Development of electrospray ionization mass spectrometry for direct analysis of complex samples and an investigation of ionization mechanism of matrix-assisted laser desorption/ionization mass spectrometry

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Development of electrospray ionization mass spectrometry for direct analysis of complex samples and an investigation of ionization mechanism of matrix-assisted laser desorption/ionization mass spectrometry

 

Author: Wang, Haixing
Title: Development of electrospray ionization mass spectrometry for direct analysis of complex samples and an investigation of ionization mechanism of matrix-assisted laser desorption/ionization mass spectrometry
Degree: Ph.D.
Year: 2014
Subject: Electrospray ionization mass spectrometry.
Biomolecules -- Analysis.
Hong Kong Polytechnic University -- Dissertations
Department: Dept. of Applied Biology and Chemical Technology
Pages: xxviii, 175 p. : ill. ; 30 cm.
Language: English
InnoPac Record: http://library.polyu.edu.hk/record=b2681829
URI: http://theses.lib.polyu.edu.hk/handle/200/7386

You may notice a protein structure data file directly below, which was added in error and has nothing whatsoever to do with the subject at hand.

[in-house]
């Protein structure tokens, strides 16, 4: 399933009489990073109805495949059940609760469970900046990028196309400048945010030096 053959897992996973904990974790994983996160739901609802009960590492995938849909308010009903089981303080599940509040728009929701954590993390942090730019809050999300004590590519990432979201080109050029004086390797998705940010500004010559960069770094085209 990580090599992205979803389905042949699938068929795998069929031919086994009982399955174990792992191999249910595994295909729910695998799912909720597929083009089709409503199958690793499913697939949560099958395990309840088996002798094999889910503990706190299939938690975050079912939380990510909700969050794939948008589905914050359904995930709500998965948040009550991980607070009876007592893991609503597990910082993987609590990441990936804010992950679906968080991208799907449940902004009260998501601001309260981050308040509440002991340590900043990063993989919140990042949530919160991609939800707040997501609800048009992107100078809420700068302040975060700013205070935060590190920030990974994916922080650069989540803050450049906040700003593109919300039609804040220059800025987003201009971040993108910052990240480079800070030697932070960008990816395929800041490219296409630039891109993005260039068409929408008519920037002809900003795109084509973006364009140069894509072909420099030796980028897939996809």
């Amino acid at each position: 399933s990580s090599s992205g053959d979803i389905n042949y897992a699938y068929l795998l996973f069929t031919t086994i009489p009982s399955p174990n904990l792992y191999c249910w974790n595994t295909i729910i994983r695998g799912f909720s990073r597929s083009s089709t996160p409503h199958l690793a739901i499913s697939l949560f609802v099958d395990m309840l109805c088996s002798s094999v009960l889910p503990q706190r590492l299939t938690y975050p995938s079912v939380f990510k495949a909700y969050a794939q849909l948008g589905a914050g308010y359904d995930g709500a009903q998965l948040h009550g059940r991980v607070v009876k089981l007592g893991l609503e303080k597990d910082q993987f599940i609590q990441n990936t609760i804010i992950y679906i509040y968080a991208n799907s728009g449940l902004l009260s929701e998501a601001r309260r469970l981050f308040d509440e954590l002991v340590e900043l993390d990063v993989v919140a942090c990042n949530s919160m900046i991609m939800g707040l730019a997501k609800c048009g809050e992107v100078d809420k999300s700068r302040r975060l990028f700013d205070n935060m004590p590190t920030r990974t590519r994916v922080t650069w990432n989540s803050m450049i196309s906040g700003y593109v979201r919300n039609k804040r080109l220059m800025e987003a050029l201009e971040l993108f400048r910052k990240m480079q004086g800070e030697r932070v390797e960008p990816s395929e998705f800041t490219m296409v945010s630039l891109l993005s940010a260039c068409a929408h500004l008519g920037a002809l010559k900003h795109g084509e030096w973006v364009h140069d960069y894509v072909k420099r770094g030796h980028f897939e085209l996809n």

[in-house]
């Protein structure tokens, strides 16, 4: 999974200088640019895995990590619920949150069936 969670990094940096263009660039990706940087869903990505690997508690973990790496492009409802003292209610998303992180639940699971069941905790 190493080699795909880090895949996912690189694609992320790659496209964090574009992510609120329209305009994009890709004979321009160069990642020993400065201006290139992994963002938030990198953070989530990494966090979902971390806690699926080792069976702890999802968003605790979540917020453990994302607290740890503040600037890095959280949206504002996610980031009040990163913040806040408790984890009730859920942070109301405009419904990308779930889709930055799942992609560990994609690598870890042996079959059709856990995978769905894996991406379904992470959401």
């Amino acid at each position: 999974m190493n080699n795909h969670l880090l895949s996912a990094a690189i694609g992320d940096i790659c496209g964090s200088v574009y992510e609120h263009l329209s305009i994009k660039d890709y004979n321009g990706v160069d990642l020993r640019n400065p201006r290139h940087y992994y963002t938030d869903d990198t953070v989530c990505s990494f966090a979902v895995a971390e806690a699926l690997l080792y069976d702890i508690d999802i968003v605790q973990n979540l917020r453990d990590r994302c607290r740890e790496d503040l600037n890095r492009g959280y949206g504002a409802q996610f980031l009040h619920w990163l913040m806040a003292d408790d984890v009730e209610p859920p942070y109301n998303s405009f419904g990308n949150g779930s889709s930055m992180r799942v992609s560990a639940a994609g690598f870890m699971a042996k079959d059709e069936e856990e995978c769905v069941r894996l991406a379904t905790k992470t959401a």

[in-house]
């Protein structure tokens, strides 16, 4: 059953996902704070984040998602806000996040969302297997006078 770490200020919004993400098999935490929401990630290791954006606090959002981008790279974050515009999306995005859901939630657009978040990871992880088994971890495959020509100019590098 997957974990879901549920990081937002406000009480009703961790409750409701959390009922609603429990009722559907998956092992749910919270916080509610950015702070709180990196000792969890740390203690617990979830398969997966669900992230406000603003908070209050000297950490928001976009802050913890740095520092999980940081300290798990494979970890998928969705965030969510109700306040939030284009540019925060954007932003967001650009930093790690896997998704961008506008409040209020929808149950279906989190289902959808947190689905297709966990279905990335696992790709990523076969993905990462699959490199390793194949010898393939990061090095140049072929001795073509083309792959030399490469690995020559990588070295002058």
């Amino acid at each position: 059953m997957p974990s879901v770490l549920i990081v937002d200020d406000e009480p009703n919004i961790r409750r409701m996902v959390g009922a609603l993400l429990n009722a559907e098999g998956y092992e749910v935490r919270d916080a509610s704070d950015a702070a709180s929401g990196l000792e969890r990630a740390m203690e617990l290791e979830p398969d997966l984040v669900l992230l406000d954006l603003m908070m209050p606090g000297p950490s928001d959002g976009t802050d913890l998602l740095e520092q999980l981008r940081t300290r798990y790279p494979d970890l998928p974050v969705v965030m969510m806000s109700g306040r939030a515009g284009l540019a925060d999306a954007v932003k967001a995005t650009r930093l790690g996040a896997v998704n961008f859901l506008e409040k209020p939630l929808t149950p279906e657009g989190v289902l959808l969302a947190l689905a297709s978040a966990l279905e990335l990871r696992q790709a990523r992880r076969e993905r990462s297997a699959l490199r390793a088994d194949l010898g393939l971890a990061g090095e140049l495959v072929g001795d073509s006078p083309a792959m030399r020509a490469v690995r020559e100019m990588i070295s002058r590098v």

Abstract: Mass spectrometry (MS) is a powerful tool for analysis of various samples. Conventional mass spectrometric analysis, however, typically requires extensive pretreatment to raw samples. In recent years, ambient ionization techniques have been developed to enable direct analysis of complex samples with little or no sample preparation. Following our previous research on direct ionization analysis of tissue samples, in this study, pipette-tip electrospray ionization mass spectrometry (ESI-MS) was developed for direct analysis of another common sample form, herbal powder. This new technique combines commonly available and disposable pipette tip with a syringe pump for on-line sample extraction and ionization. We demonstrated that various powders of herbal medicines and foods could be directly analyzed with this technique and closely related herbal species could be clearly differentiated based on the mass spectra thus obtained. This technique offered continuous and stable signals, and its capability in direct quantitation of chemical ingredients in powder samples was also demonstrated in this study. The pipette tip of this technique could be replaced with a commercially available C18 pipette tip (Zip-Tip), which contained C18 absorbent in the tip end. In this way, the technique could be used for direct analysis of raw solution samples, including detection of protein solutions containing high contents of sodium chloride or sodium dodecyl sulfate (SDS) and quantitation of abused drugs in urine. The capability of MS for direct analysis of raw protein samples, particularly membrane proteins, was further explored in this study. Membrane proteins play important roles in biological processes and are targets of many drugs. MS analysis of membrane proteins has been a challenging task due to their poor solubility and that detergents commonly used to improve the solubility are not compatible with MS analysis. In this study, for the first time, extractive electrospray ionization mass spectrometry (EESI-MS) was attempted for direct analysis of membrane proteins containing high contents of detergents, and our results indicated that EESI-MS was more tolerant to nonionic detergents than ESI-MS. In this study, wooden-tip ESI-MS, a technique developed in our group, was also developed for direct quantitation of di-(2-ethylhexyl)-phthalate (DEHP), a hazard plasticizer, in beverages such as fruit juice and sports drink. We demonstrated that wooden-tip ESI-MS was a simple and economical method for rapid screening of DEHP in beverages. Matrix-assisted laser desorption/ionization (MALDI) is another commonly used ionization technique in mass spectrometry. The ionization mechanism of MALDI is, however, not completely clear yet. In this study, oil-assisted sample preparation (OASP), a MALDI sample preparation method recently developed in our group, and deuterium-labeled matrix and analyte were employed to investigate the interactions between matrix and analyte molecules. The results revealed that all active hydrogens of analyte molecules could be replaced by hydrogens from matrix. The exchange tendency of active hydrogens from different functional groups of analyte and different conformational peptides was investigated. These results allowed us to get new insights into the MALDI ionization process.

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